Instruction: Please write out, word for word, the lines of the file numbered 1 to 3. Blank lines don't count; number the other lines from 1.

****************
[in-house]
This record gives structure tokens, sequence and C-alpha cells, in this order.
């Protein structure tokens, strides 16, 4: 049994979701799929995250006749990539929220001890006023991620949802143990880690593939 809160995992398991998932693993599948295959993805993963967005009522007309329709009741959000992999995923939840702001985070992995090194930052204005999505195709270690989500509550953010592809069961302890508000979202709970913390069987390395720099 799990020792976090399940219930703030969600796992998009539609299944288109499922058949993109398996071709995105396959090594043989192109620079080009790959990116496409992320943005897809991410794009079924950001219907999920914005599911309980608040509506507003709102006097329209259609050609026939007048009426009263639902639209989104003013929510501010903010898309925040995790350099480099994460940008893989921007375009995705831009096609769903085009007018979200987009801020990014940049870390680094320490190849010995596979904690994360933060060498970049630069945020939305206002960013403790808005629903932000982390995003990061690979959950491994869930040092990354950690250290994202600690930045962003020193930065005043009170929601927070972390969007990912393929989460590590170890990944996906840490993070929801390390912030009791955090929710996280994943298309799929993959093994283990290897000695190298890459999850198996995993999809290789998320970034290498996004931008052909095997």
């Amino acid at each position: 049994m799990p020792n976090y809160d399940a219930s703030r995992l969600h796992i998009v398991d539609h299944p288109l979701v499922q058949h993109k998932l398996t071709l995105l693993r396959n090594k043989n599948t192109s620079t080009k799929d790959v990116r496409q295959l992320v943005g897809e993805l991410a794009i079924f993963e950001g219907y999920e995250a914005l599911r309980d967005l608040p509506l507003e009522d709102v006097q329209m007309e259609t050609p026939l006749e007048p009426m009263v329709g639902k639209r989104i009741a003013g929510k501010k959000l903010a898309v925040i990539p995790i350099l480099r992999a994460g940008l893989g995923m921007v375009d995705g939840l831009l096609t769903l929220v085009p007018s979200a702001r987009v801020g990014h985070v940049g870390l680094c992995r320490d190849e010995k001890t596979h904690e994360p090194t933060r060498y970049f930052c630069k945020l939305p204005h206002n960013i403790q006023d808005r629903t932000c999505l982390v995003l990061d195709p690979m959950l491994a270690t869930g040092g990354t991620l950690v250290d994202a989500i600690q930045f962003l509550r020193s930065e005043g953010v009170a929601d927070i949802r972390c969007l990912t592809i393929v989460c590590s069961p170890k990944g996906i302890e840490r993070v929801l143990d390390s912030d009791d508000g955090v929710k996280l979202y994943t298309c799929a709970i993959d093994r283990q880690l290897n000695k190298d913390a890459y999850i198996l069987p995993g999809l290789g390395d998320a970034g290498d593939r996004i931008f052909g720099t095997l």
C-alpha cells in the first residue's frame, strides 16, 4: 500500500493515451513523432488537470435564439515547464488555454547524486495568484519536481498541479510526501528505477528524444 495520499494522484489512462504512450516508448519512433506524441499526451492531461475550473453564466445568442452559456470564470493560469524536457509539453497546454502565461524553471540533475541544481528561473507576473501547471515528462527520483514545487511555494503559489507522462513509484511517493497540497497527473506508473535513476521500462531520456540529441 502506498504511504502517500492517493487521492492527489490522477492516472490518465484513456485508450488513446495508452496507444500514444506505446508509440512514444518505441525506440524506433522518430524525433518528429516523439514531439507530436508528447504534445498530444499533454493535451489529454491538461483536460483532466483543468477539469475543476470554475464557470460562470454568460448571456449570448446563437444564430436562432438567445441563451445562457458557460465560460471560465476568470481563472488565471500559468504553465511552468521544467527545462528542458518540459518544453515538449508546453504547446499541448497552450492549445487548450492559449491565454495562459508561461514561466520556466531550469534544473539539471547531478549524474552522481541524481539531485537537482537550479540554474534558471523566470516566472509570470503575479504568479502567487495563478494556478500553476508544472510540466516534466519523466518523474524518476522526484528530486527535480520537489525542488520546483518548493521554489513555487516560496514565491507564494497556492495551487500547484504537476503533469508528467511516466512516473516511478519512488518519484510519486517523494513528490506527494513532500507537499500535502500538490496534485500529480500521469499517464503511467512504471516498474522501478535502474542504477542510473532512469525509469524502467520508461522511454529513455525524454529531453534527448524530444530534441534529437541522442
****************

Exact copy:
[in-house]
This record gives structure tokens, sequence and C-alpha cells, in this order.
């Protein structure tokens, strides 16, 4: 049994979701799929995250006749990539929220001890006023991620949802143990880690593939 809160995992398991998932693993599948295959993805993963967005009522007309329709009741959000992999995923939840702001985070992995090194930052204005999505195709270690989500509550953010592809069961302890508000979202709970913390069987390395720099 799990020792976090399940219930703030969600796992998009539609299944288109499922058949993109398996071709995105396959090594043989192109620079080009790959990116496409992320943005897809991410794009079924950001219907999920914005599911309980608040509506507003709102006097329209259609050609026939007048009426009263639902639209989104003013929510501010903010898309925040995790350099480099994460940008893989921007375009995705831009096609769903085009007018979200987009801020990014940049870390680094320490190849010995596979904690994360933060060498970049630069945020939305206002960013403790808005629903932000982390995003990061690979959950491994869930040092990354950690250290994202600690930045962003020193930065005043009170929601927070972390969007990912393929989460590590170890990944996906840490993070929801390390912030009791955090929710996280994943298309799929993959093994283990290897000695190298890459999850198996995993999809290789998320970034290498996004931008052909095997």